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SSL doesn't protect Google Mail

An abnormality in the way that Gmail handles log-ins means that, even when using SSL, your account could be vulnerable. Normally, websites will encrypt your password so that it can't be sniffed but then send you a session id which can be used to identify a browser that has logged in. If a hacker is able use a man-in-the-middle attack to sniff your session id, they will have access to your Gmail account, just as if they had logged in.

Doesn't Gmail offer a way to login with SSL to this session id is encrypted too? Yes. But there are some cases where, if an SSL connection, isn't available, it will try to send the session id unencrypted.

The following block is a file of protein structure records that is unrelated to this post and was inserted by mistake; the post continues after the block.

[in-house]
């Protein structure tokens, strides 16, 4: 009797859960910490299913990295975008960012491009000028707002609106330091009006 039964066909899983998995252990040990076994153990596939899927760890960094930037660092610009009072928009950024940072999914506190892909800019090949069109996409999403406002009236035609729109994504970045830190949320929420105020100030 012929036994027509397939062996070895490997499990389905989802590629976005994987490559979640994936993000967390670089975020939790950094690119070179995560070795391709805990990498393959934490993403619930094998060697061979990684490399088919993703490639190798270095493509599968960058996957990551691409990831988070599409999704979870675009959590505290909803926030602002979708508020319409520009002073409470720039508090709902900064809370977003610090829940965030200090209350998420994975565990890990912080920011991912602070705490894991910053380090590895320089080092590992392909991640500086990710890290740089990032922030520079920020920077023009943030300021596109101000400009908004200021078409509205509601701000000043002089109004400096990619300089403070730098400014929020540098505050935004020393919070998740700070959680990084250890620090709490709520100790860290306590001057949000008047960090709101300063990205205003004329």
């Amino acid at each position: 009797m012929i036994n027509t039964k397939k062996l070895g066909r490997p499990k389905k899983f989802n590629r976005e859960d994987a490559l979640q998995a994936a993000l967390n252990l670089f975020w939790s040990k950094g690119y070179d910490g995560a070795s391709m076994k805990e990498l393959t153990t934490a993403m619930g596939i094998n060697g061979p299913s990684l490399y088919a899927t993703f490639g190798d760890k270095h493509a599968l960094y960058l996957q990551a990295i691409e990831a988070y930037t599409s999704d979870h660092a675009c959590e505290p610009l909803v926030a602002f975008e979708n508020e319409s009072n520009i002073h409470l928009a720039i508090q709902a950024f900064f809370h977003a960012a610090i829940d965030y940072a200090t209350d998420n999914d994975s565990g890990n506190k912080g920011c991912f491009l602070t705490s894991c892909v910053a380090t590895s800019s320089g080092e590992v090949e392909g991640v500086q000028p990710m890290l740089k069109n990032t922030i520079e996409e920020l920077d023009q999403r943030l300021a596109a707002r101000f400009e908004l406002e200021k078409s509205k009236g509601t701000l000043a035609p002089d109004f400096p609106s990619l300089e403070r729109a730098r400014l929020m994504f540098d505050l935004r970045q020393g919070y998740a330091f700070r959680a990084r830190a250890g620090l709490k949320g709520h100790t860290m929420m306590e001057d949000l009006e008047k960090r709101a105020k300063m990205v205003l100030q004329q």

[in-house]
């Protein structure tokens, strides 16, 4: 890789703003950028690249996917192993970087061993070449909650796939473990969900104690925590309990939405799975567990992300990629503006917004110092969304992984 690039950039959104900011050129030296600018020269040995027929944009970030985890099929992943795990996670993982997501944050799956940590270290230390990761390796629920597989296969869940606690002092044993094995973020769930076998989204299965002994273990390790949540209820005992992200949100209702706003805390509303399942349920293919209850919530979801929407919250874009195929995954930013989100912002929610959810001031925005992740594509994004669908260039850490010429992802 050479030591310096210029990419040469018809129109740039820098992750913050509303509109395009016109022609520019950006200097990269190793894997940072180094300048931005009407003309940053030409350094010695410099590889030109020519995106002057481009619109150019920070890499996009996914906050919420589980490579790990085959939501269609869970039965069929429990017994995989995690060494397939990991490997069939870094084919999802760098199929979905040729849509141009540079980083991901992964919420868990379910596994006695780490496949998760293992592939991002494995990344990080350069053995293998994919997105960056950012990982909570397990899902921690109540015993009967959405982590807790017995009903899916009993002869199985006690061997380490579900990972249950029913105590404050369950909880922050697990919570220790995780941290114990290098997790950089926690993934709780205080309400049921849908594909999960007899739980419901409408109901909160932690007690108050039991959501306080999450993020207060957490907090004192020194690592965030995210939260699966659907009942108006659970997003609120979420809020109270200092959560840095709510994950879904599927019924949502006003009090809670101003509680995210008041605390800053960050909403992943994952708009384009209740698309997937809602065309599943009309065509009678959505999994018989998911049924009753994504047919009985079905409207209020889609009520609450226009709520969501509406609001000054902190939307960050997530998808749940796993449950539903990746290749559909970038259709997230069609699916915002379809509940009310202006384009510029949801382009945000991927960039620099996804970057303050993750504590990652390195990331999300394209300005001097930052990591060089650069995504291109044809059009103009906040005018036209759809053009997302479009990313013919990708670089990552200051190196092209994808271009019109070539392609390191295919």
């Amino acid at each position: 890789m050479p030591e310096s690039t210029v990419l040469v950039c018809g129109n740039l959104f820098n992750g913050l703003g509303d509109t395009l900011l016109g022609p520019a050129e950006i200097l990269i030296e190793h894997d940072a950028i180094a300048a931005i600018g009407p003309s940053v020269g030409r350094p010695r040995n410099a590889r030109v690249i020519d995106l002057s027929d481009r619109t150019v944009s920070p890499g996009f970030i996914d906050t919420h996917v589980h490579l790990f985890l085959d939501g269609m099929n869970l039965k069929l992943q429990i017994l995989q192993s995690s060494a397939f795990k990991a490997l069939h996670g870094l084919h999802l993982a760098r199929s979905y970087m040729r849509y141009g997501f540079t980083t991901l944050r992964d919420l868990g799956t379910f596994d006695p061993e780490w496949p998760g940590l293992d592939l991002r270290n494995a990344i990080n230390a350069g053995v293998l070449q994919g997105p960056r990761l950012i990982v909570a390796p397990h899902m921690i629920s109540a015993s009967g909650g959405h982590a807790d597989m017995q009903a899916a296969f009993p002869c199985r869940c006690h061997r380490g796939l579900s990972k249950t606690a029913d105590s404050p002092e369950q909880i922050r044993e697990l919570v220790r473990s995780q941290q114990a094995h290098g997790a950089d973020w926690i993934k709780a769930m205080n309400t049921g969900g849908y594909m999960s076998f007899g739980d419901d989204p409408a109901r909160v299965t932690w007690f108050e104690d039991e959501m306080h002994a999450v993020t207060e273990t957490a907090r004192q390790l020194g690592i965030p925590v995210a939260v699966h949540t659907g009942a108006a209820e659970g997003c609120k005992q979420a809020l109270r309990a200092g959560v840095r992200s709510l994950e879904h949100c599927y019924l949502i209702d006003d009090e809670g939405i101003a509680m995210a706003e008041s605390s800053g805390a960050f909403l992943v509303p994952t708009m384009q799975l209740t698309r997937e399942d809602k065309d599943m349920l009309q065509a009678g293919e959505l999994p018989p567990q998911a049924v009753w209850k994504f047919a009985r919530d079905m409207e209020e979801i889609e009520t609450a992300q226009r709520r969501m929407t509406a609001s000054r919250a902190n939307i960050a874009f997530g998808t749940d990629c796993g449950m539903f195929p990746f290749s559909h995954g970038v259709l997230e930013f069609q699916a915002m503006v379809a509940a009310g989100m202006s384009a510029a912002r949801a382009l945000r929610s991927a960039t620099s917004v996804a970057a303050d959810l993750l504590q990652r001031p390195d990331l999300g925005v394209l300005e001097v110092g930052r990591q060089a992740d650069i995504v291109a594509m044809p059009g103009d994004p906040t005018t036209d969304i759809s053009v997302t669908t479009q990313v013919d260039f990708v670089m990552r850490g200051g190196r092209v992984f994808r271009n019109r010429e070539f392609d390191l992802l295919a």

SSL is not always complete. A good example is Gmail. In theory, using the HTTPS version of Gmail should protect you by going to, but this doesn't work as you think. The JavaScript code uses an XMLHttpRequest object to make HTTP requests in the background. These are also SSL encrypted by default - but they become unencrypted if SSL fails.

When you open your laptop and connect to a WiFi hotspot, it usually presents you with a login page, or a page that forces you to accept their terms and conditions. During this time, SSL will be blocked. Gmail will therefore backoff and attempt non-SSL connections. These also fail - but not before disclosing the cookie information that allow hackers to sidejack your account.

More Sidejacking - [Errata Security]

Originally posted on Sun Feb 3, 2008